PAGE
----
The Punk, A Conversation with Clandestine

“My frames are punk because I am.”

By Alex Turner

Pi Manson is the mastermind behind the bespoke frame and component builder Clandestine. Pi is also a former winner of the Brooks Choice Award at Bespoked, which he took home in 2017.


A self-described DIY punk, who puts utilitarianism above all else in his process, Pi makes steampunk-esque bikes that are strong, rugged and fit for purpose.


We caught up with him before Bespoked 2019 to talk everything Clandestine and how he makes the perfect bespoke frame and racks.

For those who aren’t familiar, what is Clandestine and how did it get started?


Clandestine is the name of my frame and component company, and a clear description of how I operate and how those bikes and parts present themselves. Slightly under the radar.


Some years ago, me and my friend Ryan, of RyanBuildsWheels fame, chipped in together and got ourselves a workshop. I’d been deliberately run down by a driver who snuck in under the drink drive limit. His insurance company paid for my first year’s workshop rent and I got stuck in teaching myself to file and braze. I buried myself in the work, kind of obsessively, for the next few years.


Tell us about the name ‘Clandestine’.


The name Clandestine started off as The Clandestine Clunker Club. As a lifelong mountain biker, I’d just got into riding a coaster brake clunker and it was clear that Groucho Marx was right and that I wouldn’t want to be part of any club that would have someone like me as a member. Then, when I decided I was ready to build for other people, it shortened to Clandestine. I’m Clandestine because I hate flashy logos and the reach of my media empire is… limited.

You describe your style of frame building as punk. What does that look like?


For me, punk is epitomised by DIY, by empowering yourself. We’ve largely lost the traditional apprentice routes into craft, whether that be woodworking or ceramics or frame building, so many have to get into things by themselves. My frame building is largely self-taught. But I’ve been incredibly honoured that Robin Mather has passed his old frame jig to me, in a kind of generational passing of the torch. I don’t file my fillets, trying to be true to the process and the materials. My logo is digitised from a lino print that I made of my handwriting. My frames are punk because I am.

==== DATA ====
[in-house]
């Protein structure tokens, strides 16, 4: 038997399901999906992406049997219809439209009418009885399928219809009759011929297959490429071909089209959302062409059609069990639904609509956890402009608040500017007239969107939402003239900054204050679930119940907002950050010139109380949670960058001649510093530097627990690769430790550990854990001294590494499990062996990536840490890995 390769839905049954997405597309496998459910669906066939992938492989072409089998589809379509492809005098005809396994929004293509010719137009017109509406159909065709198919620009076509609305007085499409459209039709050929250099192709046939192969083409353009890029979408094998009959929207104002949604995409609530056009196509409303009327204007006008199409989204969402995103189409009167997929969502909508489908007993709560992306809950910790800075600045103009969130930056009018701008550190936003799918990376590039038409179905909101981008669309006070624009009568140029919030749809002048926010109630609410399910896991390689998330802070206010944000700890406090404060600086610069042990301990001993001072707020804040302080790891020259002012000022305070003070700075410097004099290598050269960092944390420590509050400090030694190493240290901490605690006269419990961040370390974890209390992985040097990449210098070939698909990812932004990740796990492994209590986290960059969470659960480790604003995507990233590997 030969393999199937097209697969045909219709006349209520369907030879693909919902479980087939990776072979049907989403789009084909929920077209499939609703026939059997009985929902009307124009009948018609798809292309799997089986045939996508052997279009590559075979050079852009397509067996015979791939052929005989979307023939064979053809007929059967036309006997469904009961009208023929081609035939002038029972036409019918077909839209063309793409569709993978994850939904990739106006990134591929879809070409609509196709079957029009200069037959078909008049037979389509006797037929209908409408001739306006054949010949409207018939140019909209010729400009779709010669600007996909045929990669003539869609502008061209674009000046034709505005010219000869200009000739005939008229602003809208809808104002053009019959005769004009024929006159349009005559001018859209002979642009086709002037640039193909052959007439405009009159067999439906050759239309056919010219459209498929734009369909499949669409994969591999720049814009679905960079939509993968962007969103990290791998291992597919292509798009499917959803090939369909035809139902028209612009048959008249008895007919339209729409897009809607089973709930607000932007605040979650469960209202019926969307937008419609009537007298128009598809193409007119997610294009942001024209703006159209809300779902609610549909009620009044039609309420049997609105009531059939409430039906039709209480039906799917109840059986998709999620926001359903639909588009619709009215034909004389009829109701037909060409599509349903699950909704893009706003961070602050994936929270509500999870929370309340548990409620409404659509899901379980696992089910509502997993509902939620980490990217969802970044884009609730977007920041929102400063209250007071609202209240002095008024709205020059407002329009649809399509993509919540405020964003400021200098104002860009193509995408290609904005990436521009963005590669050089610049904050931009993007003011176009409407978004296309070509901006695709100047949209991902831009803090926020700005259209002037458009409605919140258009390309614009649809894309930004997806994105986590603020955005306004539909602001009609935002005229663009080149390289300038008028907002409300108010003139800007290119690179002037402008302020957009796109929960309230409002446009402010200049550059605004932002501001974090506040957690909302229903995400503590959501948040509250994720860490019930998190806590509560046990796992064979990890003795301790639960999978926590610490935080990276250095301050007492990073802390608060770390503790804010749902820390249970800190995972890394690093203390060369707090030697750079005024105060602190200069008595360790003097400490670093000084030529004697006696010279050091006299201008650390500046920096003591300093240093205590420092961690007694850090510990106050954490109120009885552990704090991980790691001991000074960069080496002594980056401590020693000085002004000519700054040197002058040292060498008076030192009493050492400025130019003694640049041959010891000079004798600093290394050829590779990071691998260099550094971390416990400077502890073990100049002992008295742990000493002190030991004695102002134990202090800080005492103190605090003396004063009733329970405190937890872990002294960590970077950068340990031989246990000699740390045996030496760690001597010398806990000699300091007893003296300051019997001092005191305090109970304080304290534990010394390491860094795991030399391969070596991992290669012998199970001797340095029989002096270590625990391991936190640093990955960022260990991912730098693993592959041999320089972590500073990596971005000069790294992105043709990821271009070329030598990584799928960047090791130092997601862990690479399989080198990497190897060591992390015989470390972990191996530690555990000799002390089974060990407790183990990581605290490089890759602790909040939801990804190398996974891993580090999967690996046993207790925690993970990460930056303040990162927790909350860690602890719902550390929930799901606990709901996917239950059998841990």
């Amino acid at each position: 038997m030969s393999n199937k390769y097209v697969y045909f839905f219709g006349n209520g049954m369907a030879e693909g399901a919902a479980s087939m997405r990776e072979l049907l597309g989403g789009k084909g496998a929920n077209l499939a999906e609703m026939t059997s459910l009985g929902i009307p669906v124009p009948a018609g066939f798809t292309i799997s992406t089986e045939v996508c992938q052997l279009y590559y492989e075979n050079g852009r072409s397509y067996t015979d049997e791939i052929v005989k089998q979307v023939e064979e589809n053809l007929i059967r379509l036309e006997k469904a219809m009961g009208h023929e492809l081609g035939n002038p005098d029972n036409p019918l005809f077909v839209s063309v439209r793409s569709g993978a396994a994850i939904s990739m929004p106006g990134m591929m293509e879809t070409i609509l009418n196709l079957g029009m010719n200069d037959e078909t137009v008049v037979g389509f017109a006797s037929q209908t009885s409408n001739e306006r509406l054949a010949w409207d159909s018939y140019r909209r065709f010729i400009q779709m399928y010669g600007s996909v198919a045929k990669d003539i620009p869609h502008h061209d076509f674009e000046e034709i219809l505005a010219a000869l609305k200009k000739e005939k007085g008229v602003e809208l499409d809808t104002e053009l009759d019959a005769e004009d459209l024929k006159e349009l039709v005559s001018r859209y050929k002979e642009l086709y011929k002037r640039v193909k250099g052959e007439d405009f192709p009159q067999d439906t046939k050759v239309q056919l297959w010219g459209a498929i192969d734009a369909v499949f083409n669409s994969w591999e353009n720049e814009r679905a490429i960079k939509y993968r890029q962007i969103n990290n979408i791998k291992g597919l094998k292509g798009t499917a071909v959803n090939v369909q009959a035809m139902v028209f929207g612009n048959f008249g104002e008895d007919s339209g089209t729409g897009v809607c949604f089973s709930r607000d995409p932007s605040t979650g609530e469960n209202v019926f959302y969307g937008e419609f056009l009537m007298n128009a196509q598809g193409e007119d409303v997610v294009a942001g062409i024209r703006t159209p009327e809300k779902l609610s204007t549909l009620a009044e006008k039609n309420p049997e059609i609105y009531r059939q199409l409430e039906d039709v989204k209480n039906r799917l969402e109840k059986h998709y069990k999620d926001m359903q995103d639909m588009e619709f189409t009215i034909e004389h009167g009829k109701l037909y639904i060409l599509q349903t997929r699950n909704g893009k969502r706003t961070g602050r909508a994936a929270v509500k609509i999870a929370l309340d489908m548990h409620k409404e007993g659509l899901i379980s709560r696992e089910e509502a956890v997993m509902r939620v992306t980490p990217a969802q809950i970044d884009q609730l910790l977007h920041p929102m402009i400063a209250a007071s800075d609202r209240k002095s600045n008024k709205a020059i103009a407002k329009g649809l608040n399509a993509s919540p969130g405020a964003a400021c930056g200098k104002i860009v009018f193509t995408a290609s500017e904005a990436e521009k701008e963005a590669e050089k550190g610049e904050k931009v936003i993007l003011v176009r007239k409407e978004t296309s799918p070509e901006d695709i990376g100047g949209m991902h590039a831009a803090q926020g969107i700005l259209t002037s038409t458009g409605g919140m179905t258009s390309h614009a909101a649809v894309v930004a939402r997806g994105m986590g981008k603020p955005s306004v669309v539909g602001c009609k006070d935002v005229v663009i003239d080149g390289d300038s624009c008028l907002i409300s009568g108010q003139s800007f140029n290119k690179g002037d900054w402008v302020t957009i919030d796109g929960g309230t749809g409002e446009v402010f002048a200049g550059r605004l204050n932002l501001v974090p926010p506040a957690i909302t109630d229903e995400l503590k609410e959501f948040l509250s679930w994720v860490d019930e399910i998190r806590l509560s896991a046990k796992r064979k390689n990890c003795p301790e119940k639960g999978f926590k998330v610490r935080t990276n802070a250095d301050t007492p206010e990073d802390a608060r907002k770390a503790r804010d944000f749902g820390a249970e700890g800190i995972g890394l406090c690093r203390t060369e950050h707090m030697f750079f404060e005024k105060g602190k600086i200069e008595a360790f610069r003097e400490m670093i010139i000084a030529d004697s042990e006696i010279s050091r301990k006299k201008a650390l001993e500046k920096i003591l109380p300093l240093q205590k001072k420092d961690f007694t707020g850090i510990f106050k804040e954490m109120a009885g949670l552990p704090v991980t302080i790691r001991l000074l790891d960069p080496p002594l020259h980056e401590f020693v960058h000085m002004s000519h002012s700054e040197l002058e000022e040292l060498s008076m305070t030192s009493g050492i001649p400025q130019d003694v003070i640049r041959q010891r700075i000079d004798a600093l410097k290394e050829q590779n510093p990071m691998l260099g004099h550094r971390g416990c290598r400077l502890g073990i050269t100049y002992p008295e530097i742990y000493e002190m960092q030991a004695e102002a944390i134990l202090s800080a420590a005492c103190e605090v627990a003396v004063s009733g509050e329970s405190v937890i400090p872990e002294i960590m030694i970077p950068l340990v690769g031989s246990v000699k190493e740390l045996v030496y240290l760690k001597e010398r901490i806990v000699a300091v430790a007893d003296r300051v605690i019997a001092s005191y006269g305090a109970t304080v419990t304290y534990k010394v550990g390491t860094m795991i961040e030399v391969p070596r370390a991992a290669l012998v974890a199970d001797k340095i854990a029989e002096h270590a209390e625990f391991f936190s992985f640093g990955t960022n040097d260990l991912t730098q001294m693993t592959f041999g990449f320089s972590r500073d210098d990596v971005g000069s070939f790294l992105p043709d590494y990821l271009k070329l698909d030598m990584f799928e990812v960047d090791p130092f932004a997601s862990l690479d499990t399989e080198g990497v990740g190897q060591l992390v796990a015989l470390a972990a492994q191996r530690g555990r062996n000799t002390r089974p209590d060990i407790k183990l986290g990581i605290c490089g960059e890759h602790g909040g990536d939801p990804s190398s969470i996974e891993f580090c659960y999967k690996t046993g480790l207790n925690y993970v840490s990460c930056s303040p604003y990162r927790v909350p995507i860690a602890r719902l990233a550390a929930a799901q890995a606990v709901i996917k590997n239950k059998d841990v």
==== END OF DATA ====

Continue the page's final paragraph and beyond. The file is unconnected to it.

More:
To you what should a bike be able to do?


Bikes are no more for just getting from A to B than a cup of tea is just a drink. Growing up in rural Herefordshire, for me, bikes were for escape. I could pedal off into the hills and be alone. For me, a bike can point to a way to live, it can be a prescription for the life lived with it. If you build bikes with skinny tyres, no racks, no lights, the rider is steered onto daylit roads, close to cafes or shops. If you can’t carry anything, you can’t pick up roadside veg or carry a stove for a brew. I want bikes that liberate, that can roll anywhere, that aren’t precious.

Your bikes are beautifully utilitarian favouring simplicity over complexity. Tell us why you favour this approach over a flashier more ostentatious design or paint job.


My bikes reject the macho racing culture that permeates cycling, the simple powder coat shouts: “it’s just a bike, get over it,” and the racks howl for having a picnic or building supplies or firewood thrown on. I don’t chrome plate things, nor polish up stainless, or file my fillet brazed joints. I do what I can to simplify, to make a handmade object as affordable as I can. I want some essential utility.


What’s the most interesting bike you’ve ever been asked to build? How did it come about and what was it used for?


This may not be the spirit of the question, but for me, the most interesting bikes I’ve made are all the ones where I know they’ll be ridden every day and scratched and scraped and loved regardless.